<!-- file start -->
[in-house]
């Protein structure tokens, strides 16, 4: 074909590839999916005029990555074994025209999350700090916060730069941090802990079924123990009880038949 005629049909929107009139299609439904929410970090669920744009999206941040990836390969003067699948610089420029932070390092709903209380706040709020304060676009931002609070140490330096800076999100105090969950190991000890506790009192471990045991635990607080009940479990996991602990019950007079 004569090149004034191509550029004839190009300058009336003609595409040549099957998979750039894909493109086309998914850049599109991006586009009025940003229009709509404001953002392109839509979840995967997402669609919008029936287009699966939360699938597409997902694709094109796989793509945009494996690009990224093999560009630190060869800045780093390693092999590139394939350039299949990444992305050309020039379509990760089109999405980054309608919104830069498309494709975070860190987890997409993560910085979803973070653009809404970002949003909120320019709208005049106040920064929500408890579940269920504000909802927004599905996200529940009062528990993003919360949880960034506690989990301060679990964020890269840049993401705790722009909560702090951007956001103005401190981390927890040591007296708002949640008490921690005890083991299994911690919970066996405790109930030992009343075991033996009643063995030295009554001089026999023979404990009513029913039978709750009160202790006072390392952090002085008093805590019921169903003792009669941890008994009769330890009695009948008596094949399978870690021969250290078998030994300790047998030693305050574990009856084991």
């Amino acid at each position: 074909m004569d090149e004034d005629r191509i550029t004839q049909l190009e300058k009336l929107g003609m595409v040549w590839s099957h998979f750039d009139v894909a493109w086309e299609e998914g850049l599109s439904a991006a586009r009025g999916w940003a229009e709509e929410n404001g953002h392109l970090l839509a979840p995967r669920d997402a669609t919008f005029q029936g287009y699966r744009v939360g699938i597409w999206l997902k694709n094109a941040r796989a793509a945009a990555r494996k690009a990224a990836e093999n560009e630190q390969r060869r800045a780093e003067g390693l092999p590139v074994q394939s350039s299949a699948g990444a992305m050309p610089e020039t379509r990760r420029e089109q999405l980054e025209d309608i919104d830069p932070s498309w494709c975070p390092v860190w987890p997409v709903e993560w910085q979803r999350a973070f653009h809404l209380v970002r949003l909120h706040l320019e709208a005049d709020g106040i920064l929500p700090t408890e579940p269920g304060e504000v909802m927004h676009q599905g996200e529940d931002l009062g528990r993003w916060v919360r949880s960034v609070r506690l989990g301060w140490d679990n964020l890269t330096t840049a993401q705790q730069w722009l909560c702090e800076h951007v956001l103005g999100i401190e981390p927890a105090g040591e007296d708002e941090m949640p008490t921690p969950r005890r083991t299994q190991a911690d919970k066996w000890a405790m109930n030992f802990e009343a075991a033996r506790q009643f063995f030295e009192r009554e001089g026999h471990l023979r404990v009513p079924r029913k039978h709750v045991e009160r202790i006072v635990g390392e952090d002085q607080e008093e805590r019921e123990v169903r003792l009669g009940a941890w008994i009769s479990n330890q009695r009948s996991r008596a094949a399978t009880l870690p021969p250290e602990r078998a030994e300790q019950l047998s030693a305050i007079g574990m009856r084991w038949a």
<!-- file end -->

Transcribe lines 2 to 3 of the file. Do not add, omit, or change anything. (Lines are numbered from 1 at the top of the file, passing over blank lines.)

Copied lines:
């Protein structure tokens, strides 16, 4: 074909590839999916005029990555074994025209999350700090916060730069941090802990079924123990009880038949 005629049909929107009139299609439904929410970090669920744009999206941040990836390969003067699948610089420029932070390092709903209380706040709020304060676009931002609070140490330096800076999100105090969950190991000890506790009192471990045991635990607080009940479990996991602990019950007079 004569090149004034191509550029004839190009300058009336003609595409040549099957998979750039894909493109086309998914850049599109991006586009009025940003229009709509404001953002392109839509979840995967997402669609919008029936287009699966939360699938597409997902694709094109796989793509945009494996690009990224093999560009630190060869800045780093390693092999590139394939350039299949990444992305050309020039379509990760089109999405980054309608919104830069498309494709975070860190987890997409993560910085979803973070653009809404970002949003909120320019709208005049106040920064929500408890579940269920504000909802927004599905996200529940009062528990993003919360949880960034506690989990301060679990964020890269840049993401705790722009909560702090951007956001103005401190981390927890040591007296708002949640008490921690005890083991299994911690919970066996405790109930030992009343075991033996009643063995030295009554001089026999023979404990009513029913039978709750009160202790006072390392952090002085008093805590019921169903003792009669941890008994009769330890009695009948008596094949399978870690021969250290078998030994300790047998030693305050574990009856084991």
């Amino acid at each position: 074909m004569d090149e004034d005629r191509i550029t004839q049909l190009e300058k009336l929107g003609m595409v040549w590839s099957h998979f750039d009139v894909a493109w086309e299609e998914g850049l599109s439904a991006a586009r009025g999916w940003a229009e709509e929410n404001g953002h392109l970090l839509a979840p995967r669920d997402a669609t919008f005029q029936g287009y699966r744009v939360g699938i597409w999206l997902k694709n094109a941040r796989a793509a945009a990555r494996k690009a990224a990836e093999n560009e630190q390969r060869r800045a780093e003067g390693l092999p590139v074994q394939s350039s299949a699948g990444a992305m050309p610089e020039t379509r990760r420029e089109q999405l980054e025209d309608i919104d830069p932070s498309w494709c975070p390092v860190w987890p997409v709903e993560w910085q979803r999350a973070f653009h809404l209380v970002r949003l909120h706040l320019e709208a005049d709020g106040i920064l929500p700090t408890e579940p269920g304060e504000v909802m927004h676009q599905g996200e529940d931002l009062g528990r993003w916060v919360r949880s960034v609070r506690l989990g301060w140490d679990n964020l890269t330096t840049a993401q705790q730069w722009l909560c702090e800076h951007v956001l103005g999100i401190e981390p927890a105090g040591e007296d708002e941090m949640p008490t921690p969950r005890r083991t299994q190991a911690d919970k066996w000890a405790m109930n030992f802990e009343a075991a033996r506790q009643f063995f030295e009192r009554e001089g026999h471990l023979r404990v009513p079924r029913k039978h709750v045991e009160r202790i006072v635990g390392e952090d002085q607080e008093e805590r019921e123990v169903r003792l009669g009940a941890w008994i009769s479990n330890q009695r009948s996991r008596a094949a399978t009880l870690p021969p250290e602990r078998a030994e300790q019950l047998s030693a305050i007079g574990m009856r084991w038949a």